Roman Clothing

roman togaBackground: Romans paid special attention to their clothing and wealthy Romans followed fashion trends of the time. The clothes were designed and marked in a manner that depicted the social status of the man wearing them. Common citizens wore unmarked clothes but those holding political or administrative positions had their clothes marked to show their standing in society. Male citizens of Rome usually wore a distinctive garment called ‘toga’. Married Women wore a different garment called ‘stole’, although they once wore ‘toga’ as well before the practice was abandoned. Unmarried girls wore tunics only.


Fabrics and Materials: Romans used different types of fabrics and materials for manufacturing clothes. The most commonly used fabric was wool. Wool was considered comfortable and sturdy by Romans and it also provided them with much needed respite against cold weather. Almost all Roman families spun their own woolen fabric in their houses under the supervision of lady of the house. While ordinary women performed the duty of spinning themselves, rich women used their slaves for the job.

Romans also imported silk from China and cotton from India for manufacturing clothes. Silk was used by wealthy Romans and was expensive and rare. Romans also used leather for manufacturing footwear, coats and other articles of clothing. They normally used pig and sheepskin leather for the purpose.

Men’s Clothing: Roman men and women both wore the loose garment called tunics. Male citizens also wore togas over tunics when they ventured out of their homes for business and socializing. Toga was a cloth, roughly six meters long, that was wrapped around the body over a tunic. Togas were made of wool and tunics of linen. Only Roman citizens were allowed to wear togas and after 2nd century BC, Roman women were stopped from wearing togas.

Influential and politically elevated individuals had their togas and tunics marked accordingly. There were many types of togas worn by men of different age groups and social standing. Some togas were of bright color and were even embroidered but the basic design was the same. One such variety was ‘toga pulla’ that Roman men wore when mourning the death of a dear one. It was completely black in color.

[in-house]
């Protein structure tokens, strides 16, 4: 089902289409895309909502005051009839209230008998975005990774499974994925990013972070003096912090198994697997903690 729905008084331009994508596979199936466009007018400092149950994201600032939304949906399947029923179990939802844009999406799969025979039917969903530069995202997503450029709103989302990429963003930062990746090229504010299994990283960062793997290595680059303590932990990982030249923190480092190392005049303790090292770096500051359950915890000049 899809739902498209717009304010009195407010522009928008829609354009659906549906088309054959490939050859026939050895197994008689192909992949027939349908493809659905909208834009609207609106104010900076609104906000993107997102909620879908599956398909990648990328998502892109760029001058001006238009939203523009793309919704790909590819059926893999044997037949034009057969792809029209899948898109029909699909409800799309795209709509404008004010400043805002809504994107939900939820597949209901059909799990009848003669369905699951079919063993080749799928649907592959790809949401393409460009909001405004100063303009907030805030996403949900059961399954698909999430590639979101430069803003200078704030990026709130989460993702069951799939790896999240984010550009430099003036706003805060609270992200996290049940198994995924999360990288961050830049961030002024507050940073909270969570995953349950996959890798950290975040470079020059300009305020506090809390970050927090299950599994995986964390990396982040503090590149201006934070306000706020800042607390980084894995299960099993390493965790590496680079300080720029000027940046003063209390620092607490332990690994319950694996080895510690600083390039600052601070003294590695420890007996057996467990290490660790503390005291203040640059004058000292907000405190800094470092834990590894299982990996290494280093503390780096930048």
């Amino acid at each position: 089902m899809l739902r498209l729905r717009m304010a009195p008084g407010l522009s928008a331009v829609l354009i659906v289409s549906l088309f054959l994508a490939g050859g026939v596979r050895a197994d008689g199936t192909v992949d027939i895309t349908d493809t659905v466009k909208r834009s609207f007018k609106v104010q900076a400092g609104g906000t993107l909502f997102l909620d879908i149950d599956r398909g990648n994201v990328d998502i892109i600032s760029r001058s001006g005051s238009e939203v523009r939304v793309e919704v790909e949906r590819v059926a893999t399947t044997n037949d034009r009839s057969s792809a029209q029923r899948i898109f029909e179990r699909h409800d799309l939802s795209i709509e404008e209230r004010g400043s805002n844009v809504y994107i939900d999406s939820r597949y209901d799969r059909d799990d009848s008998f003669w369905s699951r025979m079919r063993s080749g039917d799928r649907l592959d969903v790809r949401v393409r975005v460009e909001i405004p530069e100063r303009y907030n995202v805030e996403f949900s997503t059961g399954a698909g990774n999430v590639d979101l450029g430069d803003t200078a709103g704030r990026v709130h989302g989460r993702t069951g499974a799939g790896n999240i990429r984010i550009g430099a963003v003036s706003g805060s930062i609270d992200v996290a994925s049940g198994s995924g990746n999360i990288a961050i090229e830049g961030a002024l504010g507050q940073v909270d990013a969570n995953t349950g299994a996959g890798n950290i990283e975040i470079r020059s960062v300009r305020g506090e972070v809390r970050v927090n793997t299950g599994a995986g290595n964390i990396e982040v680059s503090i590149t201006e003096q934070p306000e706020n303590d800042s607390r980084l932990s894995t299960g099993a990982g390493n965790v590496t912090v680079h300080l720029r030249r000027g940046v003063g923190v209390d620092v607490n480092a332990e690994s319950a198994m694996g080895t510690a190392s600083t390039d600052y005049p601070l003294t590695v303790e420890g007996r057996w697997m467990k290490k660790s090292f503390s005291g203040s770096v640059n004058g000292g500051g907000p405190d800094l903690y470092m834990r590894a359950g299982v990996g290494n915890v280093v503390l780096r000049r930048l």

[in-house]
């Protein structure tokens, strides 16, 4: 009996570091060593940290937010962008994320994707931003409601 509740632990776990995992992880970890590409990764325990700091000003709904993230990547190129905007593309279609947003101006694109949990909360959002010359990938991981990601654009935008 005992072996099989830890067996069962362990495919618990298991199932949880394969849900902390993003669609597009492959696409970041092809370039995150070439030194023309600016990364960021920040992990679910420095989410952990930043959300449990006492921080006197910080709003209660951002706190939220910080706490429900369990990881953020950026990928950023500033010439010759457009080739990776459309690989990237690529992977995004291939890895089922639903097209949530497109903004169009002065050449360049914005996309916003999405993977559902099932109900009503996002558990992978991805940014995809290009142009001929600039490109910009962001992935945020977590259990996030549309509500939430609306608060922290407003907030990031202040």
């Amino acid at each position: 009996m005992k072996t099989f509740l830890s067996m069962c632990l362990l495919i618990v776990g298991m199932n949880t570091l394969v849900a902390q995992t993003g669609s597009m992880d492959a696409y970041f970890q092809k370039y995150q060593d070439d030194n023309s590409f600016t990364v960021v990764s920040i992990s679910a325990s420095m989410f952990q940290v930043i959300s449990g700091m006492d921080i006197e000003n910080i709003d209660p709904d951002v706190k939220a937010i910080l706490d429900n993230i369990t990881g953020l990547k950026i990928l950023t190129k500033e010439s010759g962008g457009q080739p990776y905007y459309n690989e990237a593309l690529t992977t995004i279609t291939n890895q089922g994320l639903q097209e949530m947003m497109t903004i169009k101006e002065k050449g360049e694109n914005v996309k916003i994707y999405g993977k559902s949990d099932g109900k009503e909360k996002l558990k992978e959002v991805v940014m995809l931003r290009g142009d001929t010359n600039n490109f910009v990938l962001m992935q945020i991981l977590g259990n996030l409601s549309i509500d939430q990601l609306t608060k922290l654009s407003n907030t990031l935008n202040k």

Women’s Clothing: Roman women wore tunics and a special garment called ‘stola’. Roman women wore togas till 2nd century BC, after which they were not allowed to wear it anymore. While at home both men and women wore tunics, married women donned a more formal stola when going out or receiving guests at home. Roman girls however, wore tunics alone with varying length depending upon their usage. Stola was made of linen and was heavily pleated.

Many women wore a shawl called ‘palla’ over the stola to keep them warm. They also wore decorations like ‘brooches’ over their clothes and even used ornaments to go with their clothes for more formal occasions. Women belonging to wealthy families also wore garments made from silk and other expensive imported fabrics.

Slaves: Unlike their masters, Roman slaves wore very modest clothing. Their clothing depended upon their role and task they performed. Menial slaves were given basic clothing like loin cloth and cloaks to wear. However, educated and skilled slaves were provided with better clothing.

The best clothed slaves were perhaps the house slaves, who benefitted from their proximity to their masters and were provided higher quality fabric for their clothes. Roman slaves, regardless of their role and task, were not allowed to wear togas, a garment reserved for free living Roman citizens only.

Footwear: Romans mostly wore footwear made of leather. There were two types of footwear worn by Romans. Calceus, a sandal with open toe and strapped to foot and Soleae, a full shoe with a close toe were the two main varieties. The color and style also depicted the social standing of a person. Senators or patricians wore red colored shoes.